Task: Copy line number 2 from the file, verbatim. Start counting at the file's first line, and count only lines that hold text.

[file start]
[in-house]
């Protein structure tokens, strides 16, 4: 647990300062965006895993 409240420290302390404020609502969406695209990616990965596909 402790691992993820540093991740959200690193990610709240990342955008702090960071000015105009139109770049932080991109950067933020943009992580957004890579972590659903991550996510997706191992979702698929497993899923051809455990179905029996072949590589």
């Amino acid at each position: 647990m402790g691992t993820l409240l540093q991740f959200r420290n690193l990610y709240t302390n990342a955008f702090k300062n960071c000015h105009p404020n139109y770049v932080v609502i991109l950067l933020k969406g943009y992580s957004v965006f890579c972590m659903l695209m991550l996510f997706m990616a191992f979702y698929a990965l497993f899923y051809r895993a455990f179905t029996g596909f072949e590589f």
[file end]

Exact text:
């Protein structure tokens, strides 16, 4: 647990300062965006895993 409240420290302390404020609502969406695209990616990965596909 402790691992993820540093991740959200690193990610709240990342955008702090960071000015105009139109770049932080991109950067933020943009992580957004890579972590659903991550996510997706191992979702698929497993899923051809455990179905029996072949590589």